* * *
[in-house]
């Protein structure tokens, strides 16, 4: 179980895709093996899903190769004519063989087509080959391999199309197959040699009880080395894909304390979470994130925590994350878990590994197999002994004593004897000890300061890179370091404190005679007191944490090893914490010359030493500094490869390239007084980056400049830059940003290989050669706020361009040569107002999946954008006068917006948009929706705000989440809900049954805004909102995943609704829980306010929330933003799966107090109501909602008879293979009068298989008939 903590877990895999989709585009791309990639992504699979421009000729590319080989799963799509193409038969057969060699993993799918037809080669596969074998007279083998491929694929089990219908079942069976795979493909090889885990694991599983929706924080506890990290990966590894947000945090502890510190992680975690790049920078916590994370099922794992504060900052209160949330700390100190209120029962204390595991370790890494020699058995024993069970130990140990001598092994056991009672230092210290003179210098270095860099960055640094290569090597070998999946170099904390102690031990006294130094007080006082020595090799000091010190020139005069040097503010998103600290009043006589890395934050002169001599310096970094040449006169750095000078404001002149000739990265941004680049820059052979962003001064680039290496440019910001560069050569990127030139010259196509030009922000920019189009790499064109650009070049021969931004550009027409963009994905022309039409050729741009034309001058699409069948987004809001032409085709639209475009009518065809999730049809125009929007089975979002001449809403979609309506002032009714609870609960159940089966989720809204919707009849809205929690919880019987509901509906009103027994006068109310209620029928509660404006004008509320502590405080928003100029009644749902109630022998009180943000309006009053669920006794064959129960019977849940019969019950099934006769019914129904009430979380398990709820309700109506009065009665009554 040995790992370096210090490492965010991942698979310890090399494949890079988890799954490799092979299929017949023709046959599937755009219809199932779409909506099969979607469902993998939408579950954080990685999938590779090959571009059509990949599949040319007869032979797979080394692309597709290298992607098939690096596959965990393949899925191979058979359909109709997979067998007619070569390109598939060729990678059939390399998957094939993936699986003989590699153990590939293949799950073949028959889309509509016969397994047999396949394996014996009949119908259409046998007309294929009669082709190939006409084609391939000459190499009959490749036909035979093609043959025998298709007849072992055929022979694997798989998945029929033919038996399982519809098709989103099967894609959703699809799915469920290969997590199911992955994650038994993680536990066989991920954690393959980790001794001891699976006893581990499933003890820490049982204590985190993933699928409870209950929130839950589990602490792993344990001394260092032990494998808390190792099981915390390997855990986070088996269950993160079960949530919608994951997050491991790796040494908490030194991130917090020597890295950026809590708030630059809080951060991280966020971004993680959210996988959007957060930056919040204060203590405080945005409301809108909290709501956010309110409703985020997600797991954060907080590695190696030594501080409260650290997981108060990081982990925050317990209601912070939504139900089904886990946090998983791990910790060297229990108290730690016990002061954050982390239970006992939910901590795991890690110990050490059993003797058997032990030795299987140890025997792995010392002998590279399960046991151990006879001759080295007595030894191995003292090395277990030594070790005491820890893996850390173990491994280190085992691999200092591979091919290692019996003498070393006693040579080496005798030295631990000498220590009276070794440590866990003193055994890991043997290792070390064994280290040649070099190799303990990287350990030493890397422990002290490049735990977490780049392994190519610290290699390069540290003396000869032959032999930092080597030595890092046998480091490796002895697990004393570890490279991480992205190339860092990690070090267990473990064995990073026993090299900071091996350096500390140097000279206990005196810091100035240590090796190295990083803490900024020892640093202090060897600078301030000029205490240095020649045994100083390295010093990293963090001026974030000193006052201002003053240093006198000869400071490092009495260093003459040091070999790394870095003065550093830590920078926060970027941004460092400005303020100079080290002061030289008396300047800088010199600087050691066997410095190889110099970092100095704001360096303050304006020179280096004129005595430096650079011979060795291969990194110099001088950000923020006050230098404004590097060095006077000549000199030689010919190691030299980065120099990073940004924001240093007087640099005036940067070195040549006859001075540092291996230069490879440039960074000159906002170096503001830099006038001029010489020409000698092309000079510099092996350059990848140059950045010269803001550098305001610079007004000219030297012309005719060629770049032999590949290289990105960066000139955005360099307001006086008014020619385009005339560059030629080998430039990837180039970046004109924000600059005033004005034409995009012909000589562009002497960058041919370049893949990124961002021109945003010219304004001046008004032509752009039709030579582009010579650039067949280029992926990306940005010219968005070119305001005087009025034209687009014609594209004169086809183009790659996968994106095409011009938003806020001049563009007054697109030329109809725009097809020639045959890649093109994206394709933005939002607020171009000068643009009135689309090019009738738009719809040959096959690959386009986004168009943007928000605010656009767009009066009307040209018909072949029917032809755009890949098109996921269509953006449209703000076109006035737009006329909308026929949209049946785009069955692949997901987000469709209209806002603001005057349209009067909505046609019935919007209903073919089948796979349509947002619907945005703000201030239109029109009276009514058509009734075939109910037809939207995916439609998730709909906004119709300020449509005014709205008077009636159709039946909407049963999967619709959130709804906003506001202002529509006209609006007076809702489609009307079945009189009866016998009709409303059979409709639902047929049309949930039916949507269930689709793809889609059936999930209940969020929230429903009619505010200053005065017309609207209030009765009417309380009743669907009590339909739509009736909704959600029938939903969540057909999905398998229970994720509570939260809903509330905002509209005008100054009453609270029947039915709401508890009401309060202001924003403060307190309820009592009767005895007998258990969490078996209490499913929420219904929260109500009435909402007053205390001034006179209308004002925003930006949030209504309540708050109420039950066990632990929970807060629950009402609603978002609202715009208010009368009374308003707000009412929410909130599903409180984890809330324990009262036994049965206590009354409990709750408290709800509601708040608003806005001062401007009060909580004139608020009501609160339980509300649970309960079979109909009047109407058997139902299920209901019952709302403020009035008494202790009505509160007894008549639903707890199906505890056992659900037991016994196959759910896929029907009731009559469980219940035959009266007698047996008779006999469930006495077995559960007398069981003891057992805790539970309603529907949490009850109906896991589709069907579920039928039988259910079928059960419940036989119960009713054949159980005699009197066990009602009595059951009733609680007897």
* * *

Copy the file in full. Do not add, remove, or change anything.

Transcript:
[in-house]
């Protein structure tokens, strides 16, 4: 179980895709093996899903190769004519063989087509080959391999199309197959040699009880080395894909304390979470994130925590994350878990590994197999002994004593004897000890300061890179370091404190005679007191944490090893914490010359030493500094490869390239007084980056400049830059940003290989050669706020361009040569107002999946954008006068917006948009929706705000989440809900049954805004909102995943609704829980306010929330933003799966107090109501909602008879293979009068298989008939 903590877990895999989709585009791309990639992504699979421009000729590319080989799963799509193409038969057969060699993993799918037809080669596969074998007279083998491929694929089990219908079942069976795979493909090889885990694991599983929706924080506890990290990966590894947000945090502890510190992680975690790049920078916590994370099922794992504060900052209160949330700390100190209120029962204390595991370790890494020699058995024993069970130990140990001598092994056991009672230092210290003179210098270095860099960055640094290569090597070998999946170099904390102690031990006294130094007080006082020595090799000091010190020139005069040097503010998103600290009043006589890395934050002169001599310096970094040449006169750095000078404001002149000739990265941004680049820059052979962003001064680039290496440019910001560069050569990127030139010259196509030009922000920019189009790499064109650009070049021969931004550009027409963009994905022309039409050729741009034309001058699409069948987004809001032409085709639209475009009518065809999730049809125009929007089975979002001449809403979609309506002032009714609870609960159940089966989720809204919707009849809205929690919880019987509901509906009103027994006068109310209620029928509660404006004008509320502590405080928003100029009644749902109630022998009180943000309006009053669920006794064959129960019977849940019969019950099934006769019914129904009430979380398990709820309700109506009065009665009554 040995790992370096210090490492965010991942698979310890090399494949890079988890799954490799092979299929017949023709046959599937755009219809199932779409909506099969979607469902993998939408579950954080990685999938590779090959571009059509990949599949040319007869032979797979080394692309597709290298992607098939690096596959965990393949899925191979058979359909109709997979067998007619070569390109598939060729990678059939390399998957094939993936699986003989590699153990590939293949799950073949028959889309509509016969397994047999396949394996014996009949119908259409046998007309294929009669082709190939006409084609391939000459190499009959490749036909035979093609043959025998298709007849072992055929022979694997798989998945029929033919038996399982519809098709989103099967894609959703699809799915469920290969997590199911992955994650038994993680536990066989991920954690393959980790001794001891699976006893581990499933003890820490049982204590985190993933699928409870209950929130839950589990602490792993344990001394260092032990494998808390190792099981915390390997855990986070088996269950993160079960949530919608994951997050491991790796040494908490030194991130917090020597890295950026809590708030630059809080951060991280966020971004993680959210996988959007957060930056919040204060203590405080945005409301809108909290709501956010309110409703985020997600797991954060907080590695190696030594501080409260650290997981108060990081982990925050317990209601912070939504139900089904886990946090998983791990910790060297229990108290730690016990002061954050982390239970006992939910901590795991890690110990050490059993003797058997032990030795299987140890025997792995010392002998590279399960046991151990006879001759080295007595030894191995003292090395277990030594070790005491820890893996850390173990491994280190085992691999200092591979091919290692019996003498070393006693040579080496005798030295631990000498220590009276070794440590866990003193055994890991043997290792070390064994280290040649070099190799303990990287350990030493890397422990002290490049735990977490780049392994190519610290290699390069540290003396000869032959032999930092080597030595890092046998480091490796002895697990004393570890490279991480992205190339860092990690070090267990473990064995990073026993090299900071091996350096500390140097000279206990005196810091100035240590090796190295990083803490900024020892640093202090060897600078301030000029205490240095020649045994100083390295010093990293963090001026974030000193006052201002003053240093006198000869400071490092009495260093003459040091070999790394870095003065550093830590920078926060970027941004460092400005303020100079080290002061030289008396300047800088010199600087050691066997410095190889110099970092100095704001360096303050304006020179280096004129005595430096650079011979060795291969990194110099001088950000923020006050230098404004590097060095006077000549000199030689010919190691030299980065120099990073940004924001240093007087640099005036940067070195040549006859001075540092291996230069490879440039960074000159906002170096503001830099006038001029010489020409000698092309000079510099092996350059990848140059950045010269803001550098305001610079007004000219030297012309005719060629770049032999590949290289990105960066000139955005360099307001006086008014020619385009005339560059030629080998430039990837180039970046004109924000600059005033004005034409995009012909000589562009002497960058041919370049893949990124961002021109945003010219304004001046008004032509752009039709030579582009010579650039067949280029992926990306940005010219968005070119305001005087009025034209687009014609594209004169086809183009790659996968994106095409011009938003806020001049563009007054697109030329109809725009097809020639045959890649093109994206394709933005939002607020171009000068643009009135689309090019009738738009719809040959096959690959386009986004168009943007928000605010656009767009009066009307040209018909072949029917032809755009890949098109996921269509953006449209703000076109006035737009006329909308026929949209049946785009069955692949997901987000469709209209806002603001005057349209009067909505046609019935919007209903073919089948796979349509947002619907945005703000201030239109029109009276009514058509009734075939109910037809939207995916439609998730709909906004119709300020449509005014709205008077009636159709039946909407049963999967619709959130709804906003506001202002529509006209609006007076809702489609009307079945009189009866016998009709409303059979409709639902047929049309949930039916949507269930689709793809889609059936999930209940969020929230429903009619505010200053005065017309609207209030009765009417309380009743669907009590339909739509009736909704959600029938939903969540057909999905398998229970994720509570939260809903509330905002509209005008100054009453609270029947039915709401508890009401309060202001924003403060307190309820009592009767005895007998258990969490078996209490499913929420219904929260109500009435909402007053205390001034006179209308004002925003930006949030209504309540708050109420039950066990632990929970807060629950009402609603978002609202715009208010009368009374308003707000009412929410909130599903409180984890809330324990009262036994049965206590009354409990709750408290709800509601708040608003806005001062401007009060909580004139608020009501609160339980509300649970309960079979109909009047109407058997139902299920209901019952709302403020009035008494202790009505509160007894008549639903707890199906505890056992659900037991016994196959759910896929029907009731009559469980219940035959009266007698047996008779006999469930006495077995559960007398069981003891057992805790539970309603529907949490009850109906896991589709069907579920039928039988259910079928059960419940036989119960009713054949159980005699009197066990009602009595059951009733609680007897």